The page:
Foreclosures 101 – Part 1

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Kwazi Nkrumah: For years the banks, real estate agents and investors in real estate securities on Wall Street were making money hand-over-fist. They did all this while pretending to break from their previous established history of gross discrimination and red-lining against the disproportionately non-white borrowers whose limited financial resources forced them into “sub-prime” status in the first place.

The Foreclosure Crisis: Urgent as Ever and Could Get Worse

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Carl Bloice: There are an estimated 3.5 million seriously delinquent mortgages out there. There were nearly 2.7 million foreclosure filings on about 1.9 million homes last year. That’s down from 2007, but it’s still about one out of every 69 homes in the country.

Holiday Pall: Joblessness Crisis Intensifies

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Carl Bloice: The average period of unemployment now exceeds 26 weeks, well above the previous peak in July 1983 of just 21.2 weeks. This is critical because the longer that people of any age are out of work, the less likely they are to find another job.

Financial Crisis Prosecutions Too Hard?

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Marian Wang: According to a now-departed Justice Department official who used to be in charge of investigating such matters, the Justice Department has decided that holding top Wall Street executives criminally accountable is too difficult a task.

Who Will Be the Un-Bloomberg? What Mayors Should Say About Wall Street

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Tom Hayden: In light of the police actions in New York, Berkeley, Oakland, Denver, Portland and beyond—and as massive national demonstrations are about to take place—it’s not too late for the mayors to use their political stature to speak out about the crises befalling their cities.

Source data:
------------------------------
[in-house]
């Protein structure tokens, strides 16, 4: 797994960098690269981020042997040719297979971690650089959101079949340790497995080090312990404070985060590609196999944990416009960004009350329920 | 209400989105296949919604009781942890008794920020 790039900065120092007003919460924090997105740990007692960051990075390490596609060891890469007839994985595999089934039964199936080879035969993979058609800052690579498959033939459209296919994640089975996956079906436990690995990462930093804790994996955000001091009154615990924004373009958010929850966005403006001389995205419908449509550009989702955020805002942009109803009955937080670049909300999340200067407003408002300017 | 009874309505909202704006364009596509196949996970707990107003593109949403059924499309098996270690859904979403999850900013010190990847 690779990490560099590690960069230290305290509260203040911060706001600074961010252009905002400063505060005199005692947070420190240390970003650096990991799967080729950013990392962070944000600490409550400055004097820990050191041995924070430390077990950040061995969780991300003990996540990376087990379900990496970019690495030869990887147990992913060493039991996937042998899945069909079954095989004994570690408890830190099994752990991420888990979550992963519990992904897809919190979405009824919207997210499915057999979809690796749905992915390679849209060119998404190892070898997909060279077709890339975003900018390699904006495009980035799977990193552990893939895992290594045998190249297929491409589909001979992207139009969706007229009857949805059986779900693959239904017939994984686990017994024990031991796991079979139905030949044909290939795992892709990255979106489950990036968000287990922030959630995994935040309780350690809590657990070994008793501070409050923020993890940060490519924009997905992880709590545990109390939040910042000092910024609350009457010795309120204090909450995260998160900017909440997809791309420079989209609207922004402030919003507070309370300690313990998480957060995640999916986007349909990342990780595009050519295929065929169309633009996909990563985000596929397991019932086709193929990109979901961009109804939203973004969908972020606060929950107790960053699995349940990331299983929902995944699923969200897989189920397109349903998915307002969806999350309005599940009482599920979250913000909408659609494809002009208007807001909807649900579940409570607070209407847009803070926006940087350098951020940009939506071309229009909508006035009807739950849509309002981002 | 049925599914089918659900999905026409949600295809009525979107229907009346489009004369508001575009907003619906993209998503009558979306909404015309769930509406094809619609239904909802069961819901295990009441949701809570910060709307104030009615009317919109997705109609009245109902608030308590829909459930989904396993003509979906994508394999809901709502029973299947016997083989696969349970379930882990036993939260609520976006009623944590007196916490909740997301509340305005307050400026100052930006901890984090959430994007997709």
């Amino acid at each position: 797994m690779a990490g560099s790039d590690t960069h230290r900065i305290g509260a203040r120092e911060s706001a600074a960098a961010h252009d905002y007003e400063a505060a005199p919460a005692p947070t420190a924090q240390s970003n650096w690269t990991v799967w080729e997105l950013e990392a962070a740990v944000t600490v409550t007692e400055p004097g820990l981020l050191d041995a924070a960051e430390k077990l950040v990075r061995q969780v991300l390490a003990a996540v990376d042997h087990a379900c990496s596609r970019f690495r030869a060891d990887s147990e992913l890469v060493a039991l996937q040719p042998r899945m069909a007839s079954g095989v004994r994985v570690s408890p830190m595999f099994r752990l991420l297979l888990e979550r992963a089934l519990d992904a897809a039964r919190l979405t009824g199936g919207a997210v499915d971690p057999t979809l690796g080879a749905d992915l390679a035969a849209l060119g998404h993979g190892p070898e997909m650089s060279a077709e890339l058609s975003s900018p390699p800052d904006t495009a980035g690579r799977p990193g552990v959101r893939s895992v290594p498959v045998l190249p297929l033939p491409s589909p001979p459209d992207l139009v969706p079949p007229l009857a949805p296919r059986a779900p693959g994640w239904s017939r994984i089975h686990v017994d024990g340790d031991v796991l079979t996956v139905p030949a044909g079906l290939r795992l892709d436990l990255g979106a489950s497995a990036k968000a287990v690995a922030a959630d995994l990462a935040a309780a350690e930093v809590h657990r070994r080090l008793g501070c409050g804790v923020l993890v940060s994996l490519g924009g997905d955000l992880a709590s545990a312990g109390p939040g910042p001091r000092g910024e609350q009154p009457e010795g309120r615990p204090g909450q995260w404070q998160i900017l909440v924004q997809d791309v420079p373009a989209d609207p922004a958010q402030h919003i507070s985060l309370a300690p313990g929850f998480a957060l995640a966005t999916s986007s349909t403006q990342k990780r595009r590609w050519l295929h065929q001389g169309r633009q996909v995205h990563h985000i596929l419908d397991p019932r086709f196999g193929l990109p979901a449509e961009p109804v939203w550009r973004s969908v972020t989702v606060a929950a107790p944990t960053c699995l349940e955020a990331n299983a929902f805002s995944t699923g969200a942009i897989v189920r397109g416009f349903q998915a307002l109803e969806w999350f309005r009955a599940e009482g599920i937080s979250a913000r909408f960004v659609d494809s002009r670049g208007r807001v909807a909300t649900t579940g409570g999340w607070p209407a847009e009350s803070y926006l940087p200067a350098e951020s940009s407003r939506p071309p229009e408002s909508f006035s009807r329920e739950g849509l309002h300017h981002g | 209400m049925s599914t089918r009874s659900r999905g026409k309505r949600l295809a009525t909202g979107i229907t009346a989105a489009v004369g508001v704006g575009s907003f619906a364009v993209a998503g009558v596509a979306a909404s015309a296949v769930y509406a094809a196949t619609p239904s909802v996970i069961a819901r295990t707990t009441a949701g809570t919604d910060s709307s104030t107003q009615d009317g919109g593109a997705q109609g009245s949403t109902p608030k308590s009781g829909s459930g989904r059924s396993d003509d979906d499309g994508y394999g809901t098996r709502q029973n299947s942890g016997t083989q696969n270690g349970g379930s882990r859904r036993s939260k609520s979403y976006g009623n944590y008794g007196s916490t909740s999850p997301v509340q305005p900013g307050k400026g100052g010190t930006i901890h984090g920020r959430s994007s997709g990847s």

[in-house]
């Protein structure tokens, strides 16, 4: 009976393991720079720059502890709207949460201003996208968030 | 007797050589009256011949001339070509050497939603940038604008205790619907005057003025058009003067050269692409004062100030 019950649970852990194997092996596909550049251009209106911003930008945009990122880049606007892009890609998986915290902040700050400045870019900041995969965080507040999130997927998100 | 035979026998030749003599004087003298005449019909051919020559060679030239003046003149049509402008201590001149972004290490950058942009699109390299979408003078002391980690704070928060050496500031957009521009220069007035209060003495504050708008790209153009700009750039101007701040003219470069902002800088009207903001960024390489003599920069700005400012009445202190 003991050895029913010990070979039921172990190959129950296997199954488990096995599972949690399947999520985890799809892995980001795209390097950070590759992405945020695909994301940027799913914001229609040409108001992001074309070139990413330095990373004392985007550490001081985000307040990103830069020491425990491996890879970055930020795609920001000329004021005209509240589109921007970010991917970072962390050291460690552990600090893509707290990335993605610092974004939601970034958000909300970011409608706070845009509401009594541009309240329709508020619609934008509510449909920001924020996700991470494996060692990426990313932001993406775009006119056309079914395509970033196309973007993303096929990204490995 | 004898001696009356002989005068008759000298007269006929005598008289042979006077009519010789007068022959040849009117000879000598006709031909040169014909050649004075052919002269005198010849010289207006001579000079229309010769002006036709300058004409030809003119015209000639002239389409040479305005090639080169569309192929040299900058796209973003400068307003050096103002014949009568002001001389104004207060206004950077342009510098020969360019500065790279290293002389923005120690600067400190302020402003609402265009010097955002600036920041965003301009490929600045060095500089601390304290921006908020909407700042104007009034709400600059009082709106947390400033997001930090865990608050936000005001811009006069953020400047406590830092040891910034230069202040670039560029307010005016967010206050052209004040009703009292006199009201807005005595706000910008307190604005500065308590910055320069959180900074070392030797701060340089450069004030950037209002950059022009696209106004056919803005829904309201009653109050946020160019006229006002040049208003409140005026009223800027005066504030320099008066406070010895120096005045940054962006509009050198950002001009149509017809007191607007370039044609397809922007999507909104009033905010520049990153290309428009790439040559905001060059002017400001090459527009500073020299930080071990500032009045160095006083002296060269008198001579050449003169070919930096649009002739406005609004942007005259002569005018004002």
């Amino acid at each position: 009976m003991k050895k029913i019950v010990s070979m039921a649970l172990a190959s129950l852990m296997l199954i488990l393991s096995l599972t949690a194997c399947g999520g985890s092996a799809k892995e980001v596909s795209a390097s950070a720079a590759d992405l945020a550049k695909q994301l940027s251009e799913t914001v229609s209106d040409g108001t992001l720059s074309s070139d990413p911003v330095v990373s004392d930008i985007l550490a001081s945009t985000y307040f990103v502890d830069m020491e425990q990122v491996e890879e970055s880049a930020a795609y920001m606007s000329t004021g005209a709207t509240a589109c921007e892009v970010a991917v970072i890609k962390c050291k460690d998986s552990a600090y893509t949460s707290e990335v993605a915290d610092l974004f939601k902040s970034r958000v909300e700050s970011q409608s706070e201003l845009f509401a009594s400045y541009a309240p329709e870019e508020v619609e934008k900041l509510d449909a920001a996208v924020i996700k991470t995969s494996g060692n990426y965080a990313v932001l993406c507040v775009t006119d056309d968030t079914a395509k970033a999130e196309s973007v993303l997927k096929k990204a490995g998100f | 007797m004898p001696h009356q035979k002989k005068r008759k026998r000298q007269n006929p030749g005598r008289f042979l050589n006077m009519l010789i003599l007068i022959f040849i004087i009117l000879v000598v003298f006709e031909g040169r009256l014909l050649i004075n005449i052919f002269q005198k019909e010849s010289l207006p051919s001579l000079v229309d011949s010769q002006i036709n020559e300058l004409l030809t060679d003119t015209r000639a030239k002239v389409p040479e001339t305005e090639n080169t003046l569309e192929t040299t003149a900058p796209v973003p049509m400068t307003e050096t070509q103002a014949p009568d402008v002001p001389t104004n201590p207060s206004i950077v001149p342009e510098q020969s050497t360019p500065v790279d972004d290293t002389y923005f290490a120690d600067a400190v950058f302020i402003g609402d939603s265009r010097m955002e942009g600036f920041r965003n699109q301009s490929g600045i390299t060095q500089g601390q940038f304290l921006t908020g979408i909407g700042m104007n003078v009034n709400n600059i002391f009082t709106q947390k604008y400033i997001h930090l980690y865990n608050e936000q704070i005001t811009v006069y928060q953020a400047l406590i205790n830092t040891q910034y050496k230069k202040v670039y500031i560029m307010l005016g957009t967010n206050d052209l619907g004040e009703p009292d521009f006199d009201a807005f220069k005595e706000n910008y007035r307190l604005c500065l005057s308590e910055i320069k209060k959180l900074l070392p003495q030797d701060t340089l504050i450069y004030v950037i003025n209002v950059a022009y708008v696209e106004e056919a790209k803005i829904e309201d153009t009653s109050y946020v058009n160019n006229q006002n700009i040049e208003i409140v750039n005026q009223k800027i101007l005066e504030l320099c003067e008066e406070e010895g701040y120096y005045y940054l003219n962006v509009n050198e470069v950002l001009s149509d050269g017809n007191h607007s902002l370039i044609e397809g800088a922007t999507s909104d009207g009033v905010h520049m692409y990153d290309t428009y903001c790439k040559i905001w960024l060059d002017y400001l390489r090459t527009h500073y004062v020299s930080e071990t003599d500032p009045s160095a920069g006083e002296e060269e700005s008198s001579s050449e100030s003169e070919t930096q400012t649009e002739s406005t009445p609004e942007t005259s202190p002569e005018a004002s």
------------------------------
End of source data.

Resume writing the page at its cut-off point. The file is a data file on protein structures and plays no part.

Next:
The Norquist Factor

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Brent Budowsky: Pledges such as the Norquist pledge should be flat-out discarded, as a matter of policy and principle, by all legislators, to achieve a bipartisan agreement at a time of economic crisis.

Dysfunction in Congress a National Crisis

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Ray Smock: The current Congress has become largely dysfunctional because extreme partisanship and ideological differences are preventing the deliberative process from completing its most important function, which is to be one of the two governing branches of government.

Willful Deafness to Occupy Wall Street

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Tina Dupuy: Politicians won’t take personal responsibility for the crisis – and so Occupy Wall Street has no choice but to be nonpartisan. Or just bipartisan in their frustration.

Jobs: A Grand Bargain

obama phoning

Brent Budowsky: Great presidents know the difference between empty public gimmicks and game-changing public policy. They demand creative ideas, not mediocrity or defeatism, from those who advise them.

Slouching Toward a Double Dip, For No Good Reason

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Robert Reich: We are slouching toward a double dip because we’re getting the problem wrong. Despite what Standard & Poor’s says, notwithstanding what’s occurring in Europe, and regardless of U.S. budget projections years from now — our current crisis is jobs, wages, and growth. We do not now have a debt crisis.

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